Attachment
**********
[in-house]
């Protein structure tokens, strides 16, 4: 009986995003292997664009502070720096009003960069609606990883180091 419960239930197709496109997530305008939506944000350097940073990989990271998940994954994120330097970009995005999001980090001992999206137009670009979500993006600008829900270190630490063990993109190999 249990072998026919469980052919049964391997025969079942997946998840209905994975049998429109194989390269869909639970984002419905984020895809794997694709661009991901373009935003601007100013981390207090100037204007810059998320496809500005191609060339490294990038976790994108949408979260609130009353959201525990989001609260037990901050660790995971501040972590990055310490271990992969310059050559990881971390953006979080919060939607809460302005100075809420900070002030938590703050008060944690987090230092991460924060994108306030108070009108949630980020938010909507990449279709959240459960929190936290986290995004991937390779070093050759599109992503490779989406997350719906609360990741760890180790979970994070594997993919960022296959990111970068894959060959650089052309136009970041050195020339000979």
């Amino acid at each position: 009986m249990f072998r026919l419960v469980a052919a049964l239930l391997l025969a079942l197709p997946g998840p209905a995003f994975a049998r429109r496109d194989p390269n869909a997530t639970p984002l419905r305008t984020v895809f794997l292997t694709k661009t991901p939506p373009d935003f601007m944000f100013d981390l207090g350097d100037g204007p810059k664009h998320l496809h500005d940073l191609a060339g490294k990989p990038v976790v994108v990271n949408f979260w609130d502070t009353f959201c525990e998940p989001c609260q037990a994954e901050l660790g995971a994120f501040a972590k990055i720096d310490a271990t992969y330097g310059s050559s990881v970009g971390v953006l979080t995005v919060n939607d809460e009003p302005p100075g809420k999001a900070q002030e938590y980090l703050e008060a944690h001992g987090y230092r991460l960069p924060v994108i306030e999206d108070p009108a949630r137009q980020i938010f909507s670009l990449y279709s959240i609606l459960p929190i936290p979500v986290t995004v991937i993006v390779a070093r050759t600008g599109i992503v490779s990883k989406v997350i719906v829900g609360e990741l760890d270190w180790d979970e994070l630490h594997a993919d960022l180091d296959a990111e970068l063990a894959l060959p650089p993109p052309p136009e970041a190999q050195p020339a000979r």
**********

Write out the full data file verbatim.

[in-house]
């Protein structure tokens, strides 16, 4: 009986995003292997664009502070720096009003960069609606990883180091 419960239930197709496109997530305008939506944000350097940073990989990271998940994954994120330097970009995005999001980090001992999206137009670009979500993006600008829900270190630490063990993109190999 249990072998026919469980052919049964391997025969079942997946998840209905994975049998429109194989390269869909639970984002419905984020895809794997694709661009991901373009935003601007100013981390207090100037204007810059998320496809500005191609060339490294990038976790994108949408979260609130009353959201525990989001609260037990901050660790995971501040972590990055310490271990992969310059050559990881971390953006979080919060939607809460302005100075809420900070002030938590703050008060944690987090230092991460924060994108306030108070009108949630980020938010909507990449279709959240459960929190936290986290995004991937390779070093050759599109992503490779989406997350719906609360990741760890180790979970994070594997993919960022296959990111970068894959060959650089052309136009970041050195020339000979």
């Amino acid at each position: 009986m249990f072998r026919l419960v469980a052919a049964l239930l391997l025969a079942l197709p997946g998840p209905a995003f994975a049998r429109r496109d194989p390269n869909a997530t639970p984002l419905r305008t984020v895809f794997l292997t694709k661009t991901p939506p373009d935003f601007m944000f100013d981390l207090g350097d100037g204007p810059k664009h998320l496809h500005d940073l191609a060339g490294k990989p990038v976790v994108v990271n949408f979260w609130d502070t009353f959201c525990e998940p989001c609260q037990a994954e901050l660790g995971a994120f501040a972590k990055i720096d310490a271990t992969y330097g310059s050559s990881v970009g971390v953006l979080t995005v919060n939607d809460e009003p302005p100075g809420k999001a900070q002030e938590y980090l703050e008060a944690h001992g987090y230092r991460l960069p924060v994108i306030e999206d108070p009108a949630r137009q980020i938010f909507s670009l990449y279709s959240i609606l459960p929190i936290p979500v986290t995004v991937i993006v390779a070093r050759t600008g599109i992503v490779s990883k989406v997350i719906v829900g609360e990741l760890d270190w180790d979970e994070l630490h594997a993919d960022l180091d296959a990111e970068l063990a894959l060959p650089p993109p052309p136009e970041a190999q050195p020339a000979r």